SkyPro is an all-digital, high-definition system that is scalable for different aircraft. Features specific to the HondaJet include high-definition touchscreen monitors, Audio/Video on Demand, interactive 3-D moving map, exterior camera with real-time viewing and cabin control.
"The Emteq SkyPro system is the only solution that fully meets our needs for flexibility, scalability and customization," said Michimasa Fujino, Honda Aircraft president and CEO.
Emteq also announced at NBAA an award from Bombardier to design and produce interior and exterior LED lighting packages and other cabin components for the new Learjet 85.
The Kollsman General Aviation Vision System (GAViS) has been certified on the Sikorsky S-76A, B and C model helicopters, parent company Elbit Systems of America announced Oct. 19.
GAViS is a lightweight infrared sensor that provides a video image of the aircraft’s forward environment at night and in low visibility conditions. It leverages technology developed for the Kollsman EVS II system used on Gulfstream aircraft. The sensor measures 3 inches high, 6 inches wide and 11.5 inches long. It is contained in a hermetically sealed, aerodynamic housing designed for exterior mounting.
Elbit said Pro Star Aviation, of Londonderry, N.H., received FAA supplemental type certificate approval to install the system at the customer’s location during annual inspections or at Pro Star facilities.
Hawker Beechcraft Corp. is adding options for enhanced vision systems on its Bonanza and Baron aircraft, the company announced in November.
The airframer said the EVS-100 and EVS-600 enhanced vision systems from Forward Vision, of Russell, Pa., are line replaceable units that weigh less than 1.5 pounds and mount like any external antenna. The EVS -100 and -600 will first be offered by STC on the Bonanza, with the STC for the Baron to follow.
In addition to making EVS technology an option on factory-new airplanes, Hawker Beechcraft service centers will provide Forward Vision STC-approved systems to existing Bonanza and Baron fleets, the company said.
King Air LEDs
Luma Technologies, based in Bellevue, Wash., introduced a suite of integrated LED displays for Beechcraft King Air turboprops, designed to replace incandescent Caution-Warning panels, the company said.
The single integrated unit for either the glareshield or center console is a plug-and-play replacement Display Head. Luma said it also offers optional solid-state electronics packages.
"All things being equal, you should never have to replace another lamp or take a lamp-related delay again," said Bruce Maxwell, Luma president.
Insitu Unveils ‘NightEagle’ With Cooled IR Sensor
ScanEagle, the lightweight, long-endurance UAV deployed from U.S. Navy ships and by allied forces in Iraq and Afghanistan, now can be upgraded to the heavier NightEagle configuration with improved infrared sensor for night operations.
Boeing subsidiary Insitu, of Bingen, Wash., described the NightEagle upgrade in a Nov. 10 teleconference with reporters. The upgrade changes out the current DRS Technologies E6000 uncooled, long-wave infrared (LWIR) camera with a cooled, mid-wave infrared (MWIR) sensor provided by FLIR Systems. This "MWIR 1" capability will be replaced by next April with a next-generation "MWIR 2" sensor from DRS Technologies.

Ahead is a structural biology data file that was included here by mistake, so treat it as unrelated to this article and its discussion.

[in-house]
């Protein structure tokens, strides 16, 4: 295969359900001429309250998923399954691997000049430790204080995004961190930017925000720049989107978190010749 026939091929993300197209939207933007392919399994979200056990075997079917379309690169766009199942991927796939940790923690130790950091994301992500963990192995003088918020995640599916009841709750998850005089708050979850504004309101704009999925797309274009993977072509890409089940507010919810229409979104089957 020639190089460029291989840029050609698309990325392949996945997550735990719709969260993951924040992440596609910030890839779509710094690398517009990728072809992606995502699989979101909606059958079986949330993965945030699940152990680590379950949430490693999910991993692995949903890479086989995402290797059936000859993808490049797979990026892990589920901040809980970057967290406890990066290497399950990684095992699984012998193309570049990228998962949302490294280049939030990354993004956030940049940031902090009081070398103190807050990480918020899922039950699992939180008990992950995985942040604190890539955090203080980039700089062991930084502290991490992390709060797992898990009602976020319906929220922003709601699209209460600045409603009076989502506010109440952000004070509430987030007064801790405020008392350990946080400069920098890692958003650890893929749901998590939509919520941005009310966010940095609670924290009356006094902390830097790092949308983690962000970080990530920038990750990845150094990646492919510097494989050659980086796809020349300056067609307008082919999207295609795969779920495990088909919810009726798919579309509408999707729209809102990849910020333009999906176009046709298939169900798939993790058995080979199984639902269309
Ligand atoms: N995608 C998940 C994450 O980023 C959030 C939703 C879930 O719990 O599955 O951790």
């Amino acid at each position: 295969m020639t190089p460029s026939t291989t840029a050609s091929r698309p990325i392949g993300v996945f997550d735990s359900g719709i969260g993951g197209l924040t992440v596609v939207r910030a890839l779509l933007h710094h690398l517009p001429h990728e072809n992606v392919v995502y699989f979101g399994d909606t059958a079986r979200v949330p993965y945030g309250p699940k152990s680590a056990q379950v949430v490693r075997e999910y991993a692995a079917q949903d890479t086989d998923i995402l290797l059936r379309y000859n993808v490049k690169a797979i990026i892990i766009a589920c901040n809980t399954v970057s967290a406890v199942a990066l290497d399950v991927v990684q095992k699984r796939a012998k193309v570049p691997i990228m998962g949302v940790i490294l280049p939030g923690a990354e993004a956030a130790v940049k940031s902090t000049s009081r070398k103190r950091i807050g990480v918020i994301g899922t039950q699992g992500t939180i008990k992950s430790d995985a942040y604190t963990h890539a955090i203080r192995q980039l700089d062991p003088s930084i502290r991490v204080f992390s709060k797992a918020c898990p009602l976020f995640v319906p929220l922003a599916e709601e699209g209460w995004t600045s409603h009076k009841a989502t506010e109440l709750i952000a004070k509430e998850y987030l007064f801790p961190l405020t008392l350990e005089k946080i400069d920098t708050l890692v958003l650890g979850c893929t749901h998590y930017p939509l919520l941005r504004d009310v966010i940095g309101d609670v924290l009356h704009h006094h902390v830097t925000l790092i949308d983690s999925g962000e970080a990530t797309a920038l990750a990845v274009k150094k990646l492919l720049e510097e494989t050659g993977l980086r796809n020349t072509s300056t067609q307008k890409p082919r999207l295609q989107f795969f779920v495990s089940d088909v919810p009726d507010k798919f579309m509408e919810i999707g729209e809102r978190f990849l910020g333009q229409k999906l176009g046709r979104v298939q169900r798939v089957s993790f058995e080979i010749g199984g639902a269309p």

Insitu said the MWIR sensor provides imagery equivalent to ScanEagle’s electro-optic daylight imagery, and is preferable for surveillance in humid environments or longer standoff distances. The LWIR is preferred for imaging through battlefield smoke and dust.
"The current long-wave IR capability that we employ does not provide the quality in terms of the resolution of the imagery that we provide the customers and we’ve had a continual request by our customer base to improve the night capability. That’s the genesis of the NightEagle," said Eric Edsall, Insitu’s International Unmanned Aircraft Systems expert.
"It’s a pretty impressive increase in capability," Edsall added. "To get a cooled, mid-wave IR capability onto an air vehicle the size of ScanEagle is an engineering accomplishment we’re pretty proud of.... This is not an incremental upgrade; this is a new capability that we feel we’ve brought to the marketplace that gives a small tactical UAV a capability at night that hasn’t existed before."
Flight tests of the modified ScanEagle with a prototype MMIR camera and inertially stabilized Alticam Vision Corp. turret began in January this year, followed by field trials in April. That month, Insitu was awarded a $30 million contract from the Canadian government to provide UAV services using ScanEagle in support of Canadian forces operations in Afghanistan, with an option to upgrade to the NightEagle capability by the end of this year or first quarter 2010. A similar contract with the U.S. Special Operations Command followed in May. Insitu also is negotiating for NightEagle service with the Australian military.
The NightEagle variant entered production in July. As of November, there were 25 fielded systems, with more than 2,000 flight hours and 260 sorties, Insitu said.
The conversion from the 44-pound (maximum takeoff weight) ScanEagle to NightEagle can be accomplished in the field in about two hours. The NightEagle is distinguished by a third tail fin and larger nose containing the IR imager. The larger air vehicle has about eight to 10 hours of endurance, about half that of ScanEagle, depending on density altitude, Insitu said.